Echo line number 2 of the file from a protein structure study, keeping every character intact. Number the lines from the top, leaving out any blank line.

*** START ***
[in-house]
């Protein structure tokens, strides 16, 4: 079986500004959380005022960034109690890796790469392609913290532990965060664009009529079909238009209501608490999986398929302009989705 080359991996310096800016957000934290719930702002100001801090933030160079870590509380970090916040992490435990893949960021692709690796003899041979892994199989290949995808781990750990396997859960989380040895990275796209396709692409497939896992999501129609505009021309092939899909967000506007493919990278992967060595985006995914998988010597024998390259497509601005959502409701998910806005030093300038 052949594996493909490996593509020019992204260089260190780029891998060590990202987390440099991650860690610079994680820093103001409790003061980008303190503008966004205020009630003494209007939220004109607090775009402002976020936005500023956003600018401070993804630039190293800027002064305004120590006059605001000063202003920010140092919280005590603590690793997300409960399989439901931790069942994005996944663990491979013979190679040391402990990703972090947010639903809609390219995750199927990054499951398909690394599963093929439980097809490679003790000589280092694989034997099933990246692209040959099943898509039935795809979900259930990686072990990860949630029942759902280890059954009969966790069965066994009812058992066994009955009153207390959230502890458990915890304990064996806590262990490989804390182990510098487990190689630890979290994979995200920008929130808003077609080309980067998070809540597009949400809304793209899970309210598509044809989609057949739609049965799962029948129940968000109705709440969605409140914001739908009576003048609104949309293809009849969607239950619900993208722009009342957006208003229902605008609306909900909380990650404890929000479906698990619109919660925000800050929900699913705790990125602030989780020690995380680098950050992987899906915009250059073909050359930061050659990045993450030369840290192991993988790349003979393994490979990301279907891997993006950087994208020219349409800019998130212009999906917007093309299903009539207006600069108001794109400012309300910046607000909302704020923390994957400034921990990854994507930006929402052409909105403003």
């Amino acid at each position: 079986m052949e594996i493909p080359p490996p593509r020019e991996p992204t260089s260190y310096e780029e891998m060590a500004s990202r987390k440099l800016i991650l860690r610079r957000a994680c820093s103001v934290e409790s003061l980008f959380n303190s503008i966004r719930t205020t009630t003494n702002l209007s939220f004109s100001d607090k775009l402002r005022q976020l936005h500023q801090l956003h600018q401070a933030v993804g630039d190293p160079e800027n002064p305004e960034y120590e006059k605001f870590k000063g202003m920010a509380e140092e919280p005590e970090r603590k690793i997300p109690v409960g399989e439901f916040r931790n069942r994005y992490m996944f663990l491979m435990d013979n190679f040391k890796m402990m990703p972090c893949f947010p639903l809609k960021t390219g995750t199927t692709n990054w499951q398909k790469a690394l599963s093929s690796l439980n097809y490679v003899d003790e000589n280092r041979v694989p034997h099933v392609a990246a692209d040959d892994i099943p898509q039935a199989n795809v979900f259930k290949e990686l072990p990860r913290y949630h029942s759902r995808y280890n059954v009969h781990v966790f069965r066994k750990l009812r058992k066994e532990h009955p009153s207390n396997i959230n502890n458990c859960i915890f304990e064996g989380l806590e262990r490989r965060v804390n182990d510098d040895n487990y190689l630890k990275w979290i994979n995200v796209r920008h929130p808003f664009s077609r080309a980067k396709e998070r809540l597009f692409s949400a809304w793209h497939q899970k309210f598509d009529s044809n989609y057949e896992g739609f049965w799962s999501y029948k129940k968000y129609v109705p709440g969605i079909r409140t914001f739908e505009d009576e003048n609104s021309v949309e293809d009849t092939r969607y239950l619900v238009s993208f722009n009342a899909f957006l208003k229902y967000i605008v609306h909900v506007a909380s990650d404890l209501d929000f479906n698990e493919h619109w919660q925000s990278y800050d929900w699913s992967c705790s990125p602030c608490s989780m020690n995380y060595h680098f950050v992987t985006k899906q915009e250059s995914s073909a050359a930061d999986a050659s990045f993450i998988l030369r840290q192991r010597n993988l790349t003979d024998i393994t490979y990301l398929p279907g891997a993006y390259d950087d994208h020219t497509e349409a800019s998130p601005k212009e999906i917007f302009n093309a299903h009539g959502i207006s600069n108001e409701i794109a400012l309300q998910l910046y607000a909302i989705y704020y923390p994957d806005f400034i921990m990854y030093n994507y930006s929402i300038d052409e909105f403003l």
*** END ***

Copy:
């Protein structure tokens, strides 16, 4: 079986500004959380005022960034109690890796790469392609913290532990965060664009009529079909238009209501608490999986398929302009989705 080359991996310096800016957000934290719930702002100001801090933030160079870590509380970090916040992490435990893949960021692709690796003899041979892994199989290949995808781990750990396997859960989380040895990275796209396709692409497939896992999501129609505009021309092939899909967000506007493919990278992967060595985006995914998988010597024998390259497509601005959502409701998910806005030093300038 052949594996493909490996593509020019992204260089260190780029891998060590990202987390440099991650860690610079994680820093103001409790003061980008303190503008966004205020009630003494209007939220004109607090775009402002976020936005500023956003600018401070993804630039190293800027002064305004120590006059605001000063202003920010140092919280005590603590690793997300409960399989439901931790069942994005996944663990491979013979190679040391402990990703972090947010639903809609390219995750199927990054499951398909690394599963093929439980097809490679003790000589280092694989034997099933990246692209040959099943898509039935795809979900259930990686072990990860949630029942759902280890059954009969966790069965066994009812058992066994009955009153207390959230502890458990915890304990064996806590262990490989804390182990510098487990190689630890979290994979995200920008929130808003077609080309980067998070809540597009949400809304793209899970309210598509044809989609057949739609049965799962029948129940968000109705709440969605409140914001739908009576003048609104949309293809009849969607239950619900993208722009009342957006208003229902605008609306909900909380990650404890929000479906698990619109919660925000800050929900699913705790990125602030989780020690995380680098950050992987899906915009250059073909050359930061050659990045993450030369840290192991993988790349003979393994490979990301279907891997993006950087994208020219349409800019998130212009999906917007093309299903009539207006600069108001794109400012309300910046607000909302704020923390994957400034921990990854994507930006929402052409909105403003």